seperate file for binding and mapping, but they almost look identical)


> 2)  the (un)marshalling framework should use an XML pull model for

It should use whatever model is fastest.  Agreed, pull can be very very
fast, but the main advantage of pull is architectural modularity.  It can't
hurt for unmarshalling to support both pull and push, and internally default
to whatever is fastest.

> 3)  the framework should have it's own type mapping registry that is
initialized by either the default mapping or a custom binding/mapping file;
this should significantly increase performance (this is why Castor is slower
than some of the other frameworks)

Yes, initialization must be fast.  Throughput is even more important.

> 4)  do not require the addition of any non W3C namespaces in the XML
Schemas of the user data types

XMLBeans certainly is free of any nonbuiltin namespaces, since it's "start
from schema".  We use just the schema you give us.  However, I'm curious
what your proposed approach should be for java.util collection classes and
so on when you're doing "start from java"?  What should you do with

> 5)  do not source code generate or do byte code modifications to the user
JavaBeans in such a way as to couple them to the (un)marshalling framework
by requiring the import of (un)marshalling framework specific classes

If you "start from Java" the binding compiler should keep its "hands off the
Java".  If you "start from schema" you need to keep your "hands off the
schema".  The two scenarios are fairly different, and currently if you start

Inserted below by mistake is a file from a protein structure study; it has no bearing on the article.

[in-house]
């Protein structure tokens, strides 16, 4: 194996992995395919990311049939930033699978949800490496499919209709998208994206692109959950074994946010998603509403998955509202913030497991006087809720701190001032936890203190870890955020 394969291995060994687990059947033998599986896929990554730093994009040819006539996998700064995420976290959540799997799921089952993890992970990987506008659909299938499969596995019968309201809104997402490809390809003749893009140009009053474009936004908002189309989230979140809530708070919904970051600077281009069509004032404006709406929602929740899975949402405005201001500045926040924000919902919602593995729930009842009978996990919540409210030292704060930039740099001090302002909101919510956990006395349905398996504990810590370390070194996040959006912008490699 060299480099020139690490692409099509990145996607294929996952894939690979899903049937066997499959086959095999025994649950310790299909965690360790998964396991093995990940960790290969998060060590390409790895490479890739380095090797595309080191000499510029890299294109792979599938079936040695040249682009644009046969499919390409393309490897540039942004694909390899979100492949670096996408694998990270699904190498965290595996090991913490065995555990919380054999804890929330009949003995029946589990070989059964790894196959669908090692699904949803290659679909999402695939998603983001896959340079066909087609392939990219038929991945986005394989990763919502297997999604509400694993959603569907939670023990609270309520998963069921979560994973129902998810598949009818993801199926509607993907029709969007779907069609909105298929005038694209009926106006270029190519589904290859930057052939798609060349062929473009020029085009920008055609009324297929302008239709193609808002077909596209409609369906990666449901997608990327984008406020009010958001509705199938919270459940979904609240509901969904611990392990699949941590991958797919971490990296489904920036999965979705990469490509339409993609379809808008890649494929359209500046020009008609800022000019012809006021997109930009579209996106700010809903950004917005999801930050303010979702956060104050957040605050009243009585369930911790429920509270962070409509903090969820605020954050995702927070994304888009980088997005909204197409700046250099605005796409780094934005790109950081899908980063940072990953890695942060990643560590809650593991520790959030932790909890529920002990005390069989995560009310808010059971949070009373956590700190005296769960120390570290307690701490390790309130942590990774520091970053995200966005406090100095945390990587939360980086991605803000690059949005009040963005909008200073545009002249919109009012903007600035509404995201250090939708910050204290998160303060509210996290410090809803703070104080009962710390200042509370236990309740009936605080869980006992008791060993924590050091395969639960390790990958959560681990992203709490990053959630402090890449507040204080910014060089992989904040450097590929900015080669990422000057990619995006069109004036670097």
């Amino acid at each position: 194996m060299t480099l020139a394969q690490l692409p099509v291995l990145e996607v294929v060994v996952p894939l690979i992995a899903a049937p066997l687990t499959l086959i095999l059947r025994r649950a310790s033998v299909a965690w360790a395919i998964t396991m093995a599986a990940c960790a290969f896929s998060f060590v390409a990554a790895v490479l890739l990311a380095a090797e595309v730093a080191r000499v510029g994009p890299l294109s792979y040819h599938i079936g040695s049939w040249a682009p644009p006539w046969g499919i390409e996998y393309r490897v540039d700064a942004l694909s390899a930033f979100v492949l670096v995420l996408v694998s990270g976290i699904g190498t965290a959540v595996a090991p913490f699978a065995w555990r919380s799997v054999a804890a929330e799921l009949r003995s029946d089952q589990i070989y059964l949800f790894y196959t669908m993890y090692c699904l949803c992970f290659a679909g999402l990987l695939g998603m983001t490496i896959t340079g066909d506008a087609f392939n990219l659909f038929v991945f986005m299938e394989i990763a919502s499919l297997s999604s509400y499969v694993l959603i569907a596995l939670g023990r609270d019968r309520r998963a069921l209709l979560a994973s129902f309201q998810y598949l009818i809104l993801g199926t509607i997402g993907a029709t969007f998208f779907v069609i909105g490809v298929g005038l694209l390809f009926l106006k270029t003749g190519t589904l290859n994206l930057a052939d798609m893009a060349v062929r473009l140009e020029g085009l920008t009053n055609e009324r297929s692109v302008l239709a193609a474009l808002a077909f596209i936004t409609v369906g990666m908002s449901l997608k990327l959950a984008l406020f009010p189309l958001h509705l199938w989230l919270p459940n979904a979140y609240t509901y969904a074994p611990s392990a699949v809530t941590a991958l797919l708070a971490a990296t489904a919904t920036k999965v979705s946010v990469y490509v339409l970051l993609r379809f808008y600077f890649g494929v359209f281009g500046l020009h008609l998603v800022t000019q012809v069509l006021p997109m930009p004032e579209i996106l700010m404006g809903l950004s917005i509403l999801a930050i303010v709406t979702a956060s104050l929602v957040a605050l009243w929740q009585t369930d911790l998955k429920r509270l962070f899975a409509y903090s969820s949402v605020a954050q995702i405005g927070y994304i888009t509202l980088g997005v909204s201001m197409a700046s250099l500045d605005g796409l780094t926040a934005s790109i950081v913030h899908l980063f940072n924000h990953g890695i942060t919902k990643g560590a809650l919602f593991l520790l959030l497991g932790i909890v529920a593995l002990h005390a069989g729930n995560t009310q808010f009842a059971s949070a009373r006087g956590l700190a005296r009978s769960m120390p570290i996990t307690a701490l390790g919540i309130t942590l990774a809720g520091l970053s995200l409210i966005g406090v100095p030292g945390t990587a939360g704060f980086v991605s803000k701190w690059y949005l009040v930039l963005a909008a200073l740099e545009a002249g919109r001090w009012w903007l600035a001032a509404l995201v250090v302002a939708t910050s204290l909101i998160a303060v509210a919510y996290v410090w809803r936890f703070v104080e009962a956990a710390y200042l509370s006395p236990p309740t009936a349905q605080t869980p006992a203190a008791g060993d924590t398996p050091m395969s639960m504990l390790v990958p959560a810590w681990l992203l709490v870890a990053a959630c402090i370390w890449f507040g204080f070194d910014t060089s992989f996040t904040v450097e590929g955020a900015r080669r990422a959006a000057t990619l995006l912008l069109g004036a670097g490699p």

from Java, most binding frameworks require generation of schema, and also

> 6)  the source code generated JavaBeans should be REAL JavaBeans with
public default constructors, and not some elaborate abstraction framework
with factories for instantiation (JAXB has issues here).  They are stupid
structs for Pete's sake!

Again, this is an important goal for "start from java".  In "start from xml
schema", you want your generated objects to correspond to elements in the
XML tree - they're just stupid xml elements for pete's sake... why would you
ever want to drop element ordering information when you load XML?  XML trees
are simple, but they are element-ordered and mixed with and comments and
text, and so slightly different from the Java data model.

> 7)  the source code of the (un)marshalling framework should come with a
JAX-RPC XMLBeansSerializer, XMLBeansDeserialzier, XMLBeansSerializerFactory,
and XMLBeansDeserializerFactory that either directly implements the JAX-RPC
serialziation framework interfaces of implements those of individual JAX-RPC
implementations that offer significant value-add (Apache Axis for example);
these should be configurable to use user specified custom mapping file

Agreed.  JAXRPC doesn't do a great job at standardizing serializers and
deserializers.  Developers around here are interested in making sure we plug
into a few of the proprietary ones, including Axis and others.

> 8)  really good user documentation

Of course.  Want to help?

> I'd love to see this effort implement the JAXB specification, but only in
so far that doing so does not deviate from the three golden requirements
that I noted in my OBSERVATIONS.  The JAXB spec currently has some problems
and needs a bit of massaging to allow for seemless integration into the
JAX-RPC spec.

All points taken seriously.

> I look forward to seeing the source code!

You can get it already under an open source license, although it's only
currently posted on bea.com

Stay tuned for source code here on cvs shortly.

Looking forward to working with you and others here,

David Bau